Widefield of the Virgo Cluster featuring Markarians Chain  and lots of faint Fuzzies ...

Data aquired on night of 9th April 2024 which was moonless

 Equipment

Imaging Telescopes     William Optics Redcat 61
Imaging Cameras        ZWO ASI2600MC Pro
Mount                         ZWO AM5
Filter                           Optolong L-Quad Enhance 2"
Software
    Adobe Photoshop · Aries Productions Astro Pixel Processor (APP) · Pleiades Astrophoto PixInsight · Russell Croman Astrophotography BlurXTerminator · Russell Croman Astrophotography NoiseXTerminator · Russell Croman Astrophotography StarXTerminator · ZWO ASIAIR

Acquisition details

Dates:                 9 Apr 2024
Frames:               115×120″(3h 50′)
Integration:         3h 50′
Avg. Moon age:     0.85 days
Avg. Moon phase:    0.81%
Pixel scale: 2.585 arcsec/pixel

MarkariansChain_Stars_Combined_6.thumb.png.566a689151731c08a4cf9bd2c4772c4c.png

 

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A small section of the Coma Cluster of galaxies.

This is 5 hours of RGB data on this galaxy-rich part of the night sky, captured with my MN190 and ASI294MM camera, and processed in Pixinsight. Captured during two clear nights April 11 and April 12.

For the annotated version I used the ngc/ic (pink), LEDA (blue), and GMP (yellow) catalogues. GMP is a compilation of 6724 galaxies in the Coma cluster, published by Godwin, Metcalfe and Peach in 1983. Apparently, this catalogue only goes up to DEC 29o 16'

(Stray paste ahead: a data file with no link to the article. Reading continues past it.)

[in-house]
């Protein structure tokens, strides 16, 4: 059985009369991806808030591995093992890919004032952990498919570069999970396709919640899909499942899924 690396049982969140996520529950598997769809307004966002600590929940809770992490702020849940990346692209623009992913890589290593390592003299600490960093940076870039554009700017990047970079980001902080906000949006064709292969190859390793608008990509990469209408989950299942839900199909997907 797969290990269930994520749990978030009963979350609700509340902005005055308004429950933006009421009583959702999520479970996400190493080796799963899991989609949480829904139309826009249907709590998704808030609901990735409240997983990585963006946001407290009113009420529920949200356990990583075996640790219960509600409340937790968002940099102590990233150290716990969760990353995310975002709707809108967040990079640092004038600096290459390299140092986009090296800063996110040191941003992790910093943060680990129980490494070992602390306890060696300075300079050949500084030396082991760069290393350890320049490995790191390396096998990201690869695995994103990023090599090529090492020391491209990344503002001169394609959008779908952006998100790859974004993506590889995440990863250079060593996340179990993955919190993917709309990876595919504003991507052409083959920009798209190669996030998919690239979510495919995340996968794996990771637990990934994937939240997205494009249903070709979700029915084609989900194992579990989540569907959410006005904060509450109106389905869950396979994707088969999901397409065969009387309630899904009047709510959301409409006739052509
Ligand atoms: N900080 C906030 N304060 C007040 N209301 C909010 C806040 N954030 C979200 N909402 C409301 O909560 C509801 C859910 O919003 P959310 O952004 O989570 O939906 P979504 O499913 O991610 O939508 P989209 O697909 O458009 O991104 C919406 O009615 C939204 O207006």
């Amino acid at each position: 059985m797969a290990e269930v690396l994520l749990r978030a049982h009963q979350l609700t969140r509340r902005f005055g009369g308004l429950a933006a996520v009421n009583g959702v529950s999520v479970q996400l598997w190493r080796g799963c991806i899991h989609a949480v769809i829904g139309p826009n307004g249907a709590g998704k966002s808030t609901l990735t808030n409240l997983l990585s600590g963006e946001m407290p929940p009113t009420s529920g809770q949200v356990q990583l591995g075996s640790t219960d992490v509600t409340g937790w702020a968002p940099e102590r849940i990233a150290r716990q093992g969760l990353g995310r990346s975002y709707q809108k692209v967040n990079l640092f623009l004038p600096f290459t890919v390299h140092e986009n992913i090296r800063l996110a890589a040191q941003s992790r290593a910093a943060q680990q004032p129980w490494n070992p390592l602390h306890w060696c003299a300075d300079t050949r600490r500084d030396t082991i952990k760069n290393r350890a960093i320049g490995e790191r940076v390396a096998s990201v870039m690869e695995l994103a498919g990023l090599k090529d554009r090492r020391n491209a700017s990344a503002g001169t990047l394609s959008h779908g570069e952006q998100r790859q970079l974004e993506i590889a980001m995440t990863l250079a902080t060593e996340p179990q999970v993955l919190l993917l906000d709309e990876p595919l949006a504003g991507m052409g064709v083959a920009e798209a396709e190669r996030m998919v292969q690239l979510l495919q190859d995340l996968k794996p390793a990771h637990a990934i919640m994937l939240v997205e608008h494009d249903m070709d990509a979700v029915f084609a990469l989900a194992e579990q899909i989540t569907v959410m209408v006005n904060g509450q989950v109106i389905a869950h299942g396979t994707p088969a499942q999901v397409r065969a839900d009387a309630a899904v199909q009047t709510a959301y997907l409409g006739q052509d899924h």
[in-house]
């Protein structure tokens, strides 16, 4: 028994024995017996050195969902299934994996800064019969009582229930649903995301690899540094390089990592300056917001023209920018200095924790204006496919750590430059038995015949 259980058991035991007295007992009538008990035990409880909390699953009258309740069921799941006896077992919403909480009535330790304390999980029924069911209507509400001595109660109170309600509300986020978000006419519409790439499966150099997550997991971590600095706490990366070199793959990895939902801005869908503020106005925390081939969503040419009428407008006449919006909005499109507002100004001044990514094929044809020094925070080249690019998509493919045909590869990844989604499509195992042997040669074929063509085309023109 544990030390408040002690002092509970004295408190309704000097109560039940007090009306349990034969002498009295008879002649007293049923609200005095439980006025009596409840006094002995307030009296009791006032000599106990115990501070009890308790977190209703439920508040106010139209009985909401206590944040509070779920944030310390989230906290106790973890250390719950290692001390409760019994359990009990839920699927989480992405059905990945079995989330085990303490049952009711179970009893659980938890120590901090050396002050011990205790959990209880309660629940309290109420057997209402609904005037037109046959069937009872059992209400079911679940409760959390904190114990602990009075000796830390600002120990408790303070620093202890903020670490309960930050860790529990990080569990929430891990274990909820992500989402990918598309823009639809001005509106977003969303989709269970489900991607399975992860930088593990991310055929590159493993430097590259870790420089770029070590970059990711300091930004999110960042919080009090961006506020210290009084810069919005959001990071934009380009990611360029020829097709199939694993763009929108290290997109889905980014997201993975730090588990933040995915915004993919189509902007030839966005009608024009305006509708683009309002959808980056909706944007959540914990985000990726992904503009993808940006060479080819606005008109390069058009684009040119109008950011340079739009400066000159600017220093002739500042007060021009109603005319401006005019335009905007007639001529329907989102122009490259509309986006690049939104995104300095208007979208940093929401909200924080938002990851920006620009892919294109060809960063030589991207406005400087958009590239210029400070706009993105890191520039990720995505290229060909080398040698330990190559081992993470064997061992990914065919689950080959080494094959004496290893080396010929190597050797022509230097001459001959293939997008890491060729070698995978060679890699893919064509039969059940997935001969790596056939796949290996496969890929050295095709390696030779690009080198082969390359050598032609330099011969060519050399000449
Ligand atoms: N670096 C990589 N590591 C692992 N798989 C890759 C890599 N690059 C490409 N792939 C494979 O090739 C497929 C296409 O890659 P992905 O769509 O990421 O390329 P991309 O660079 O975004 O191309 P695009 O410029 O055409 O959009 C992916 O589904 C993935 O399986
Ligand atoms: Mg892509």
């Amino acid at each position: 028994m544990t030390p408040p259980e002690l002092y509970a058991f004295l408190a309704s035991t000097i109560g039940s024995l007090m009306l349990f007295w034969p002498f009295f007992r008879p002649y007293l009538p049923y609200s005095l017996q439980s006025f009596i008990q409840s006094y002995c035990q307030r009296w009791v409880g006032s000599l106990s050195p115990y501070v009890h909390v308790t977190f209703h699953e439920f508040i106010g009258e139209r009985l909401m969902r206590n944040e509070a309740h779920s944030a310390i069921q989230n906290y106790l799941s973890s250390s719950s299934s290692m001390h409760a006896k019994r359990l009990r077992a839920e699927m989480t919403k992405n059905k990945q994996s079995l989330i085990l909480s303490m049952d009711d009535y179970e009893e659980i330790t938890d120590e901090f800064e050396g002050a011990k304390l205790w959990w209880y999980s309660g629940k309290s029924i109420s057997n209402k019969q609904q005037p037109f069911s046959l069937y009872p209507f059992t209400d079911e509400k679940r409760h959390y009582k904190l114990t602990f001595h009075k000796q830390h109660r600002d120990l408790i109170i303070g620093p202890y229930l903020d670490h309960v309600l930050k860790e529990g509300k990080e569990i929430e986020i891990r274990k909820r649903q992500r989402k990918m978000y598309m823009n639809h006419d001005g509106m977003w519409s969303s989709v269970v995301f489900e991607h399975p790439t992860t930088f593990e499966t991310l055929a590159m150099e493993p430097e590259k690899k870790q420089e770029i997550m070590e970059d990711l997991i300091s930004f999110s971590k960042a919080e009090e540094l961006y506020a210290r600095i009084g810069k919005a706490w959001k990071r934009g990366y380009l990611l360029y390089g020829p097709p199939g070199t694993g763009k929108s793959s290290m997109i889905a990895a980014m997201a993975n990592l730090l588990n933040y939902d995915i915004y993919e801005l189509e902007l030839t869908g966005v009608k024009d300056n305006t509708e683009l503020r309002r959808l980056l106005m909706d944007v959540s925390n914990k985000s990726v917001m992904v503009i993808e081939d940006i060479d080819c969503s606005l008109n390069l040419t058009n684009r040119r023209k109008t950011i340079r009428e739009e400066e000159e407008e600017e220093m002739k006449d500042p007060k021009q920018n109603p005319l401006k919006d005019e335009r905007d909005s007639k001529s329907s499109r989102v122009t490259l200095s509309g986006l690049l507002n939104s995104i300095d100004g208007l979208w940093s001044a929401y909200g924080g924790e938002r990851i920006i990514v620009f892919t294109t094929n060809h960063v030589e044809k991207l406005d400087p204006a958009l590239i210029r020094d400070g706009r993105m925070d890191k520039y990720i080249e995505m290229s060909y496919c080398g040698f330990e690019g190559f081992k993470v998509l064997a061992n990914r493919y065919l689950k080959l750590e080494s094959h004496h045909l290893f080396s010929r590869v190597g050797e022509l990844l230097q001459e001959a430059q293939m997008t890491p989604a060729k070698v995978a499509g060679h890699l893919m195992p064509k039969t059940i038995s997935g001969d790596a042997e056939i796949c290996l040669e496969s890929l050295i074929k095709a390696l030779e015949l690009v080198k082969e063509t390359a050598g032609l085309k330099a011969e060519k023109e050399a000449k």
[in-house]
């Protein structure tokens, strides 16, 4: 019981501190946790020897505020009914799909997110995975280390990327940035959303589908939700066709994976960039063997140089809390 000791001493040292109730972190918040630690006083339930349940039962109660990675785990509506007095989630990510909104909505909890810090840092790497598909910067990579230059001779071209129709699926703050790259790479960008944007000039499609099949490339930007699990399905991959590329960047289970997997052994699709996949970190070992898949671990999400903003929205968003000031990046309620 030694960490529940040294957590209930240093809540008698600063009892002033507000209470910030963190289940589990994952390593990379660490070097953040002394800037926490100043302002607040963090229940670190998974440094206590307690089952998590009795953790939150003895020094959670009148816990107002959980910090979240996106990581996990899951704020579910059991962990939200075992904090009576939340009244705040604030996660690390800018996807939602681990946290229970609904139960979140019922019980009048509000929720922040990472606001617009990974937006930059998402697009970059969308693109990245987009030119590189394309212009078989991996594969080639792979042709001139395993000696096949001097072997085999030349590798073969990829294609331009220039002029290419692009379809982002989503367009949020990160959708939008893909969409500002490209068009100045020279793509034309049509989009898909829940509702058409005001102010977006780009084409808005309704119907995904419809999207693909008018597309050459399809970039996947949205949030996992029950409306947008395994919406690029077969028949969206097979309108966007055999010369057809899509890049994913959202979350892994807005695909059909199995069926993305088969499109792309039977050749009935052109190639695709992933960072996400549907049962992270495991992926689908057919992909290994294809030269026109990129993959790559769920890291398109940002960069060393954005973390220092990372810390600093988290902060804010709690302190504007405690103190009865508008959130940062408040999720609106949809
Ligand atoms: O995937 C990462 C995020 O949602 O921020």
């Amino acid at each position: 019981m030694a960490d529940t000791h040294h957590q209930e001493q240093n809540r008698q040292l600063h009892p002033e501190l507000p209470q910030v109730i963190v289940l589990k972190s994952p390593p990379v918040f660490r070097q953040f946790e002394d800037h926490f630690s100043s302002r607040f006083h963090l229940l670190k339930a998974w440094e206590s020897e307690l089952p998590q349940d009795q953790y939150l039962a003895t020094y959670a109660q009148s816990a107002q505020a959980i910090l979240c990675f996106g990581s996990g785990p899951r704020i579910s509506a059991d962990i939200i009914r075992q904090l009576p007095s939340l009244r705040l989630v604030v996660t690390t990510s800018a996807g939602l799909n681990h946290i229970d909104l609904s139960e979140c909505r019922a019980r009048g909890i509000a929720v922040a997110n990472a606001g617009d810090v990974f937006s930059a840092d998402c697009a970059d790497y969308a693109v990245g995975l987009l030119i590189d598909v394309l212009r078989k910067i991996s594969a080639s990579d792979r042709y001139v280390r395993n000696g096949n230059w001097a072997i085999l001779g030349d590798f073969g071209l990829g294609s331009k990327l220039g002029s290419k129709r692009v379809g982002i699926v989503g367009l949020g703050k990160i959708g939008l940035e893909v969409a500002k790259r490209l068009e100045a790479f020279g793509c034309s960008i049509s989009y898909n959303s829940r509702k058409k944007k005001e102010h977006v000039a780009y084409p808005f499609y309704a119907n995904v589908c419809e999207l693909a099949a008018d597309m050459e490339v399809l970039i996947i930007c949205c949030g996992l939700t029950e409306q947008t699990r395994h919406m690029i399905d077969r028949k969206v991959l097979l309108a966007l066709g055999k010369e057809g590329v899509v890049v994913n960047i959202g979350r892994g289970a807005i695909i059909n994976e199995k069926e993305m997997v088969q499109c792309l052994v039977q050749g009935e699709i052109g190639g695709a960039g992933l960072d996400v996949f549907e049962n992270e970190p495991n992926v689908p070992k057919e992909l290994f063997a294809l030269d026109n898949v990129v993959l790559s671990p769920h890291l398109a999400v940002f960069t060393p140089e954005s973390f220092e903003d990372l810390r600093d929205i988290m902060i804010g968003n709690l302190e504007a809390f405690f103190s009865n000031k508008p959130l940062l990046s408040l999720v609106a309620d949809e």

Some of the most distant galaxies in this image are more than 2 billion light years away from us. I targeted this area because of the interacting galaxies ngc 4922 in the upper part of the image. The tidal stream was just about visible in the captured data.

IC842_sLRGB_v2.thumb.jpg.2f1609ddfb910671498062c5b5b68009.jpg

 

IC842_sLRGB_ann.thumb.jpg.38c083b104579f65e22d2c9cf158a103.jpg

Edited by wimvb
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Here is a 4 panel mosaic of Caldwell 41, or the Hyades Cluster.

Captured on 30th March when it was already low in the sky, this is a 4 panel mosaic using my ASI 585mc with an Astronomik L2 filter with a Samyang 135 wide open at f/2. Each panel comprises of 30x5s subs at gain 252, under less than ideal conditions, which ironically assisted with emphasizing the brightest stars especially Aldebaran.

Stacked individually in Siril, Mosaic created in ASTAP and then processed with Pixinsight and Blur/Noise XT.